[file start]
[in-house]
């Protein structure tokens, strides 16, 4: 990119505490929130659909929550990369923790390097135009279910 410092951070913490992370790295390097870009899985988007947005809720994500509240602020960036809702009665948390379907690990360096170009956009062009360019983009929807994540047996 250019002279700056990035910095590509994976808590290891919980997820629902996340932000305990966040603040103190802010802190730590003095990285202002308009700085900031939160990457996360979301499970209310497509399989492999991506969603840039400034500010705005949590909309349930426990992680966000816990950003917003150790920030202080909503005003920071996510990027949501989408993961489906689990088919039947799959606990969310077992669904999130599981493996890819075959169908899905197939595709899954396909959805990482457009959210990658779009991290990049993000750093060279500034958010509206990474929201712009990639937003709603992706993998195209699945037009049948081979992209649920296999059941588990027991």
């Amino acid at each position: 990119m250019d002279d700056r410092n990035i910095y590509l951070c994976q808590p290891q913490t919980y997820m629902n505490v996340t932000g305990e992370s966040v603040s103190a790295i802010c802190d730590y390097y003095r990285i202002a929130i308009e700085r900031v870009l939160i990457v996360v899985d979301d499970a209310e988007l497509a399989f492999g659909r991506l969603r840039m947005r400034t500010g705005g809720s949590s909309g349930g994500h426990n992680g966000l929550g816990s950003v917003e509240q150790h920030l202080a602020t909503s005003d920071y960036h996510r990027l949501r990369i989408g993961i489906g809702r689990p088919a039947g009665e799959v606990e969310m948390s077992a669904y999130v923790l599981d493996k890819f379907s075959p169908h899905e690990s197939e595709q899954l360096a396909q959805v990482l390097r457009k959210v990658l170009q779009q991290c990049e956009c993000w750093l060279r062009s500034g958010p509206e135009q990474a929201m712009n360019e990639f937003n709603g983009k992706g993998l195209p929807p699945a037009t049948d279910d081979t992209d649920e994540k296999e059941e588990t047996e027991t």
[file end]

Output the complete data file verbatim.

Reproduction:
[in-house]
């Protein structure tokens, strides 16, 4: 990119505490929130659909929550990369923790390097135009279910 410092951070913490992370790295390097870009899985988007947005809720994500509240602020960036809702009665948390379907690990360096170009956009062009360019983009929807994540047996 250019002279700056990035910095590509994976808590290891919980997820629902996340932000305990966040603040103190802010802190730590003095990285202002308009700085900031939160990457996360979301499970209310497509399989492999991506969603840039400034500010705005949590909309349930426990992680966000816990950003917003150790920030202080909503005003920071996510990027949501989408993961489906689990088919039947799959606990969310077992669904999130599981493996890819075959169908899905197939595709899954396909959805990482457009959210990658779009991290990049993000750093060279500034958010509206990474929201712009990639937003709603992706993998195209699945037009049948081979992209649920296999059941588990027991």
């Amino acid at each position: 990119m250019d002279d700056r410092n990035i910095y590509l951070c994976q808590p290891q913490t919980y997820m629902n505490v996340t932000g305990e992370s966040v603040s103190a790295i802010c802190d730590y390097y003095r990285i202002a929130i308009e700085r900031v870009l939160i990457v996360v899985d979301d499970a209310e988007l497509a399989f492999g659909r991506l969603r840039m947005r400034t500010g705005g809720s949590s909309g349930g994500h426990n992680g966000l929550g816990s950003v917003e509240q150790h920030l202080a602020t909503s005003d920071y960036h996510r990027l949501r990369i989408g993961i489906g809702r689990p088919a039947g009665e799959v606990e969310m948390s077992a669904y999130v923790l599981d493996k890819f379907s075959p169908h899905e690990s197939e595709q899954l360096a396909q959805v990482l390097r457009k959210v990658l170009q779009q991290c990049e956009c993000w750093l060279r062009s500034g958010p509206e135009q990474a929201m712009n360019e990639f937003n709603g983009k992706g993998l195209p929807p699945a037009t049948d279910d081979t992209d649920e994540k296999e059941e588990t047996e027991t």